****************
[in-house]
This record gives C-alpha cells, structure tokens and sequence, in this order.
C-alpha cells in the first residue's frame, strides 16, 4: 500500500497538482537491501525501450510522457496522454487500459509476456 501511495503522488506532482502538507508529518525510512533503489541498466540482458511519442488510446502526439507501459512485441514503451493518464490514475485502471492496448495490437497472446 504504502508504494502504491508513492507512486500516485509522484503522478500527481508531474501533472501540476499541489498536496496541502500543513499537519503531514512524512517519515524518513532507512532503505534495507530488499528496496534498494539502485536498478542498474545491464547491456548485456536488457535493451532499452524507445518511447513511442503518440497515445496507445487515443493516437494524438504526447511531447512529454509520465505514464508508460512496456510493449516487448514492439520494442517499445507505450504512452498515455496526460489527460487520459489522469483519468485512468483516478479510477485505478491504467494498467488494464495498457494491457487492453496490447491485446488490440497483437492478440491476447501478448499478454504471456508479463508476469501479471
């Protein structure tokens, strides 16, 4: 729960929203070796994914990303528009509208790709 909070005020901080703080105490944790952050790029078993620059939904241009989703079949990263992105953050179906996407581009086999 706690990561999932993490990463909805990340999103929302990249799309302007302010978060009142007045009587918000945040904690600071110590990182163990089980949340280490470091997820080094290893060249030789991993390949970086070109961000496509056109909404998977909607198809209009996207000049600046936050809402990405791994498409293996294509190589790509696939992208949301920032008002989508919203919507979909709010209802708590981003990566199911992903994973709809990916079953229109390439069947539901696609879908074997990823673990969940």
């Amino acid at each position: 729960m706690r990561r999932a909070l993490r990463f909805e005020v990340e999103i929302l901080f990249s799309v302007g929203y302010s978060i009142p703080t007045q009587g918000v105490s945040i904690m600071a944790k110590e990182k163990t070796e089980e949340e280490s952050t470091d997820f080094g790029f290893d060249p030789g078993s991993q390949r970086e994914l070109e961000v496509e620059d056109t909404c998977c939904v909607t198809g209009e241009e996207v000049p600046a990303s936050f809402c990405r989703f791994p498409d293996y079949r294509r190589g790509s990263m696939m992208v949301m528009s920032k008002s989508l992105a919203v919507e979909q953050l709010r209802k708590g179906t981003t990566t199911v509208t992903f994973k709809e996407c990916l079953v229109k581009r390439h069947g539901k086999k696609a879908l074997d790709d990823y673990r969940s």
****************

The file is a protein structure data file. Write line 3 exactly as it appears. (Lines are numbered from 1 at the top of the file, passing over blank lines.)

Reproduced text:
C-alpha cells in the first residue's frame, strides 16, 4: 500500500497538482537491501525501450510522457496522454487500459509476456 501511495503522488506532482502538507508529518525510512533503489541498466540482458511519442488510446502526439507501459512485441514503451493518464490514475485502471492496448495490437497472446 504504502508504494502504491508513492507512486500516485509522484503522478500527481508531474501533472501540476499541489498536496496541502500543513499537519503531514512524512517519515524518513532507512532503505534495507530488499528496496534498494539502485536498478542498474545491464547491456548485456536488457535493451532499452524507445518511447513511442503518440497515445496507445487515443493516437494524438504526447511531447512529454509520465505514464508508460512496456510493449516487448514492439520494442517499445507505450504512452498515455496526460489527460487520459489522469483519468485512468483516478479510477485505478491504467494498467488494464495498457494491457487492453496490447491485446488490440497483437492478440491476447501478448499478454504471456508479463508476469501479471